Have you ever seen a mother or father with a difficult child, who just keeps pushing and doing inappropriate behaviors? They usually forebear action, especially in today’s world, until something happens which pushes them over the edge. Then they overreact with angry words, actions, etc., that are not in line with what just happened and a punishment that is not commensurate with the child’s behavior mistakes. This causes confusion for all.
In the Bible, Ephesians 4:26 states: “Be ye angry, and sin not; let not the sun go down upon your wrath:”
My husband and I agreed from the very beginning of our relationship that whatever issues arrive during each day, we would take care of them before we went to bed that night. We would then resolve whatever it was, no matter how difficult or traumatic, to an acceptable level, kiss each other, bless each other, and go off into the Land of Nod peacefully. In all these years, we have never had any “Foxhole” troubles. Life is so much simpler this way. The resolution is accomplished more easily and appropriately.
Have you ever heard a couple arguing about incidents that happened long ago, dredged up in a moment of anger to be thrown in the other’s face? This is a full foxhole, folks. It appears as if by magic, but trust me, it’s not.
The most insidious factor of the Awesome Trio of Depression, Anxiety, and Anger is that they come to you in a complex mix of worry, fear, and trepidation. They are usually part of your foxhole before you realize what is occurring. How can you solve that? It is simple: When you finally recognize it, do something about it. Find a resolution that works for you. Do not let it just stay where it is, causing trouble, ulcers, and affecting your health, because it will not just go away. You will have to find a way to dissolve it. Action speaks louder than words.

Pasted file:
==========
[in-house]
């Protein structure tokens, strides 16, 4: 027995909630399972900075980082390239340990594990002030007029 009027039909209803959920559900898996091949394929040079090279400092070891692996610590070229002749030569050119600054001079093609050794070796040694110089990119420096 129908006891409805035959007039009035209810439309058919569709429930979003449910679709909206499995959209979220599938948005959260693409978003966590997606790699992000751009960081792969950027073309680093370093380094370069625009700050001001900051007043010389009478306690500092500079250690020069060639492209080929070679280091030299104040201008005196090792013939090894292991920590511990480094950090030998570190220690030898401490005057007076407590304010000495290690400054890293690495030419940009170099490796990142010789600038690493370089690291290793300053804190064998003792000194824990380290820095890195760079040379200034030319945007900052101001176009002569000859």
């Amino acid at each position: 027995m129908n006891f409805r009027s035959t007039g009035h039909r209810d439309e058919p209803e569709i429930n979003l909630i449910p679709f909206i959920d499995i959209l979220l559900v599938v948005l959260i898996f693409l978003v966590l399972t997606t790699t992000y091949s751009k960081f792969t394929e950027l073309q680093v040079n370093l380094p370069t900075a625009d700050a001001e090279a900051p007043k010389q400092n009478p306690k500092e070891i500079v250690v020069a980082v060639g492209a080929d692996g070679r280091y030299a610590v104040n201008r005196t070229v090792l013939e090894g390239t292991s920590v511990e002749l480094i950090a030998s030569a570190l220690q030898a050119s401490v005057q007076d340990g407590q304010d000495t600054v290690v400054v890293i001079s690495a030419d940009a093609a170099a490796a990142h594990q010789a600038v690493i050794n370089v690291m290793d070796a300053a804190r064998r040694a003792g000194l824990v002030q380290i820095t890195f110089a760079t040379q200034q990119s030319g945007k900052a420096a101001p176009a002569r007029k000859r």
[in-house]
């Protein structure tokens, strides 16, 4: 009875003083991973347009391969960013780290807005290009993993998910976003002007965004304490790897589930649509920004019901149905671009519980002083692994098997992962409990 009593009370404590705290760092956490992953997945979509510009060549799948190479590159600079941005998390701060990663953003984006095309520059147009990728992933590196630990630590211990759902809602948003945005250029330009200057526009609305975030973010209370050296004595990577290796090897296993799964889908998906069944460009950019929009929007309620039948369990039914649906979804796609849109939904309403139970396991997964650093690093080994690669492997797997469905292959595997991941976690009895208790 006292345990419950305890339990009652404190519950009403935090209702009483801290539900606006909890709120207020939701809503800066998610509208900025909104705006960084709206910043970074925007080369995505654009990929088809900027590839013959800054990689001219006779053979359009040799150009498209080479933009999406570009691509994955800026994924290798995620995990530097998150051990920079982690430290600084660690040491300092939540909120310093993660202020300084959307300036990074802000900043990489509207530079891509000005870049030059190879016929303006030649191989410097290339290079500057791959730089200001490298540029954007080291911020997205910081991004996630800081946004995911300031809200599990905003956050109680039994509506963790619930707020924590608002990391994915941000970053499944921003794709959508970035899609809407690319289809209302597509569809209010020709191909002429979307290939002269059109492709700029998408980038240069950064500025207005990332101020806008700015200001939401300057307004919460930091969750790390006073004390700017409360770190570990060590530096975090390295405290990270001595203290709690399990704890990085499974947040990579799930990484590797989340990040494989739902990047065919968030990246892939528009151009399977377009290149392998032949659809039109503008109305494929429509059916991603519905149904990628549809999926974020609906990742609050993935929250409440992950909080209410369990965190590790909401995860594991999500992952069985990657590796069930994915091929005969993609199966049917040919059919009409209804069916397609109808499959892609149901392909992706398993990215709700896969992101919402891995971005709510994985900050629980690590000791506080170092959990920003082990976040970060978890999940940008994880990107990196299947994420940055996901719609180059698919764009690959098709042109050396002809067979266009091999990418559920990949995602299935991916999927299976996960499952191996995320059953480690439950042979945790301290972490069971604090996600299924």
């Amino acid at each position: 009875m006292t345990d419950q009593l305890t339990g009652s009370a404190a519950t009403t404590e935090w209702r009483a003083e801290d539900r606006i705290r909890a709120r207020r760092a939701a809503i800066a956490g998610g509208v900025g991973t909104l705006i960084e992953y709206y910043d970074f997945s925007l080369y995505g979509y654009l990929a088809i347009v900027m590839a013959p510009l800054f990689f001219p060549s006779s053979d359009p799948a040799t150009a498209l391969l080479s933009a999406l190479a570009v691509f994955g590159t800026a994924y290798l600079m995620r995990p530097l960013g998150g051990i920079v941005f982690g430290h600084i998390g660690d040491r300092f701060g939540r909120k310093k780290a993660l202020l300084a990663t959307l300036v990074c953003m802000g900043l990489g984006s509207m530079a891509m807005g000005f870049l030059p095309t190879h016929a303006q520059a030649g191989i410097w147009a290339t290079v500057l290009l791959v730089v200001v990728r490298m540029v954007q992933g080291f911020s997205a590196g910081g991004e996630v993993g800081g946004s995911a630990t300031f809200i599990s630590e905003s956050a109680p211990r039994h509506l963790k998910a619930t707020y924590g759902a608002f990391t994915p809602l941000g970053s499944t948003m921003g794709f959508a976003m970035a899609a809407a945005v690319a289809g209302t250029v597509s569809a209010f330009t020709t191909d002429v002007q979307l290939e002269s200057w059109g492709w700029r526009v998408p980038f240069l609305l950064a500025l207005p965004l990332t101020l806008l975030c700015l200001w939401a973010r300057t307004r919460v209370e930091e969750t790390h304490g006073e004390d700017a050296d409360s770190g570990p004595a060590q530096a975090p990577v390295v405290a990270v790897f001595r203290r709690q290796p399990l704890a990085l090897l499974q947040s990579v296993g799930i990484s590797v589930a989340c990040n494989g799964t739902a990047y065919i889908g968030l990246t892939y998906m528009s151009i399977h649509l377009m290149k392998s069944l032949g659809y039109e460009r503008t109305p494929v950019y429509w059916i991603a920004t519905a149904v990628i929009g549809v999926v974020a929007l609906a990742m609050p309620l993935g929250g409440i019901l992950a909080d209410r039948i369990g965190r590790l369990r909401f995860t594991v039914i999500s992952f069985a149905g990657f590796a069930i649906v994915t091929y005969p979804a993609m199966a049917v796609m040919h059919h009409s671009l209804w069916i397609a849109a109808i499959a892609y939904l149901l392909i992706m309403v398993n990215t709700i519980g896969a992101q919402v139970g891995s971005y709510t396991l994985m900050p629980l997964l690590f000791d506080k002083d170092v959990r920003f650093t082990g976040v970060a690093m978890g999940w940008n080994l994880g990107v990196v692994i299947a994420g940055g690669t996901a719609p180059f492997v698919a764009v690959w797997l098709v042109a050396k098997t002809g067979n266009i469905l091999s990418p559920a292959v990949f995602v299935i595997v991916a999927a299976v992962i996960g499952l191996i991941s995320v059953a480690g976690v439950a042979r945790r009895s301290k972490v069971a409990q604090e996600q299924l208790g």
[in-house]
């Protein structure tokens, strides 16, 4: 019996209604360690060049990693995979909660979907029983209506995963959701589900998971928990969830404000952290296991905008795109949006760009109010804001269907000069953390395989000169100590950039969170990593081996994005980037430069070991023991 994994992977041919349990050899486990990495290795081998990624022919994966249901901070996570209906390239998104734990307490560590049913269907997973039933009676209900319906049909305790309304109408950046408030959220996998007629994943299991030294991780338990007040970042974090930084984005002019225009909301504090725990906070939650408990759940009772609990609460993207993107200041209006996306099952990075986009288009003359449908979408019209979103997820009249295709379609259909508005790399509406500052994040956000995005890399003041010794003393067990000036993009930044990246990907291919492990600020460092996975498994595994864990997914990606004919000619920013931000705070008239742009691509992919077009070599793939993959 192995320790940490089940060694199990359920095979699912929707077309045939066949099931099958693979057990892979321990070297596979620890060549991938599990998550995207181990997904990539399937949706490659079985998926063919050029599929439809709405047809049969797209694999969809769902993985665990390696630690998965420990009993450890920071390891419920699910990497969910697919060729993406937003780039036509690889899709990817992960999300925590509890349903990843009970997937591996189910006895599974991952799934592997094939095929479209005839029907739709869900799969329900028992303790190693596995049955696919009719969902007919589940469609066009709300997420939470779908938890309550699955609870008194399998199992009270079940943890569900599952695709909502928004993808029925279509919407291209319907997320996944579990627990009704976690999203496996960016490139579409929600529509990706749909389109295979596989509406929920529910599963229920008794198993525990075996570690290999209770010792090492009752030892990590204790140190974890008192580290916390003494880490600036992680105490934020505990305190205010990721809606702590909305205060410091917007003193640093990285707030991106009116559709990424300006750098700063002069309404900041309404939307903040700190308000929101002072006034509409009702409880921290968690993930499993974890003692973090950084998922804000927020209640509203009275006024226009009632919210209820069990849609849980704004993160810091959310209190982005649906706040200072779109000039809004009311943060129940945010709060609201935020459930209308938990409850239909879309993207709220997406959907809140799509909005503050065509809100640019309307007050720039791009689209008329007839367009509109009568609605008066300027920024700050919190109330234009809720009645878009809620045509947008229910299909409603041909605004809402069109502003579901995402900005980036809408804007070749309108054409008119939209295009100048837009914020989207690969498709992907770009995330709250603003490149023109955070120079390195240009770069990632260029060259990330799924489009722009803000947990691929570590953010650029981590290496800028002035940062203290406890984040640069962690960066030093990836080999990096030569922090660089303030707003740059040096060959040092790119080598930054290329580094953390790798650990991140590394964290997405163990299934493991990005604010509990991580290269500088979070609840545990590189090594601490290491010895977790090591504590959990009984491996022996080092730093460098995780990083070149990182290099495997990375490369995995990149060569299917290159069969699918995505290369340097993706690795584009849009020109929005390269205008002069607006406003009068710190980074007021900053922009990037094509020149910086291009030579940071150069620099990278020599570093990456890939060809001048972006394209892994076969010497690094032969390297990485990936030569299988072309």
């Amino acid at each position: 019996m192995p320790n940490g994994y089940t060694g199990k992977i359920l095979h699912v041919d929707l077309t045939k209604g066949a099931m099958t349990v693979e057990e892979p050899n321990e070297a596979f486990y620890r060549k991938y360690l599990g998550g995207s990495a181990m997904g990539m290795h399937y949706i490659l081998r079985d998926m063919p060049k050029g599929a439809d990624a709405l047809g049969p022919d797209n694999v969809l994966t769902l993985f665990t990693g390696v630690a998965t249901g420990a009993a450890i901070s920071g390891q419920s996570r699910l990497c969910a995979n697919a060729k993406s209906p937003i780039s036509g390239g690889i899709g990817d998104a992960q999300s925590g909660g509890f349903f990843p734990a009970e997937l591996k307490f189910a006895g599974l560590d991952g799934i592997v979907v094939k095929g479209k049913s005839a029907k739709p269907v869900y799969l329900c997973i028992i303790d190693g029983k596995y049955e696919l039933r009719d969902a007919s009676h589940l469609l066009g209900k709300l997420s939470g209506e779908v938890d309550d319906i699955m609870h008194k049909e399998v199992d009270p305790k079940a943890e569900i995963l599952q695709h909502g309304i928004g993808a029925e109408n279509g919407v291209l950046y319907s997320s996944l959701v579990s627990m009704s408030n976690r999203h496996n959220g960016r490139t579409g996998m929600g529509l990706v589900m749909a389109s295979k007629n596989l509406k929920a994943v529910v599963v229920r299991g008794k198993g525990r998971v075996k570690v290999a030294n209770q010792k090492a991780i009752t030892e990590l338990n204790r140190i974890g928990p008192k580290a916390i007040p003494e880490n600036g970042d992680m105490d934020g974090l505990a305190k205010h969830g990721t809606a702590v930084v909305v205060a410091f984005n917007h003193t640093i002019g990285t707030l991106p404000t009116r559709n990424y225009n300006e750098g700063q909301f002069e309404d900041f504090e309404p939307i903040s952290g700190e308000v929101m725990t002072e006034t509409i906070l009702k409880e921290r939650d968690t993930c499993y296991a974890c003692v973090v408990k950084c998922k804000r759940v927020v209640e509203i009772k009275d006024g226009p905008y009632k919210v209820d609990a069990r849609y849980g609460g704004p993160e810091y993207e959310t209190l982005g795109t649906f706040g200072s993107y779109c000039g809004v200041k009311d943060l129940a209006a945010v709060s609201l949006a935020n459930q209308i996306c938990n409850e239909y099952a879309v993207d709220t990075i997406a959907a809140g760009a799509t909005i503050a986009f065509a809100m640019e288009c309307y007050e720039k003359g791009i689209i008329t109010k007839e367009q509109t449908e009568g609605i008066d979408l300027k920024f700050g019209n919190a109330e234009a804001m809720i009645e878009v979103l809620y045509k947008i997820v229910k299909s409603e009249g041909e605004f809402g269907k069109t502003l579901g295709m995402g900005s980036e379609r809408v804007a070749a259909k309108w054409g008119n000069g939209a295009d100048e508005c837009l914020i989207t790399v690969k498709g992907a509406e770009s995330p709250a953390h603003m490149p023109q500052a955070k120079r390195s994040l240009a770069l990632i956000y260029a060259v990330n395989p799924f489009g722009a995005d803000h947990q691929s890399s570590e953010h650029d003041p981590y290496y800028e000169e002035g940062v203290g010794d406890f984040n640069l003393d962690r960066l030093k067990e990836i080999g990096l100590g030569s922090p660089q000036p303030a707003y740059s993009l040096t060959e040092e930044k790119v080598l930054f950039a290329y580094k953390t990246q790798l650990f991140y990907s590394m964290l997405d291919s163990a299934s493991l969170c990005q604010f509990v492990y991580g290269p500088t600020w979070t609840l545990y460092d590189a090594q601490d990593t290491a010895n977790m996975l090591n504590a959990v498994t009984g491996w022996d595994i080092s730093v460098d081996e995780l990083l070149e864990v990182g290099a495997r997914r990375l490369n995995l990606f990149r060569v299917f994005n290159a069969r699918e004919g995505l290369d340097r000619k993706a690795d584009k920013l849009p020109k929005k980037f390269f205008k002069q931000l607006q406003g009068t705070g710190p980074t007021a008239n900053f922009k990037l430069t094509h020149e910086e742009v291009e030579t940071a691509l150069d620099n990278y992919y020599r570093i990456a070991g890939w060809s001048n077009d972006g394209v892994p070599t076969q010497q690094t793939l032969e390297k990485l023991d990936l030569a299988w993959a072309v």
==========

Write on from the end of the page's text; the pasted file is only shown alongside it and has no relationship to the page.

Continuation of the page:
Another aspect of this Awesome Trio is that we can assimilate it from the world outside of us: All you have to do is pick up a newspaper, read news on inline, or turn on the TV to the news. The horrific is common fodder for broadcasting. We react to some of it in a personal manner. Yet we can do nothing to change whatever happened, is occurring, or may come down the road. There are just simply horrid instances of every form of malice and ill will out there. Somehow, it ends up in our personal think tank as we find it abhorrent to us in so many ways. We ponder on it. Some of us respond and take some sort of action to assist whoever it is that needs help. Sometimes there is nothing we can do, ever. Yet it stays in our foxhole unless we take some action to either bless them on their way or otherwise resolve it so we can get on with our lives.
Living can be messy. It is not happenstance. We must participate in our lives to the best of our ability.
Are you willing to entertain the AWESOME TRIO of DEPRESSION, ANXIETY, and ANGER ENDLESSLY? Or do you want to find a way to process the causation in order to resolve whatever it is in a timely manner? It is, after all, your journey, health, emotions, ulcers, and life. No one can do it for you. You alone must make the choices that will make the difference.
God’s blessings upon your journey!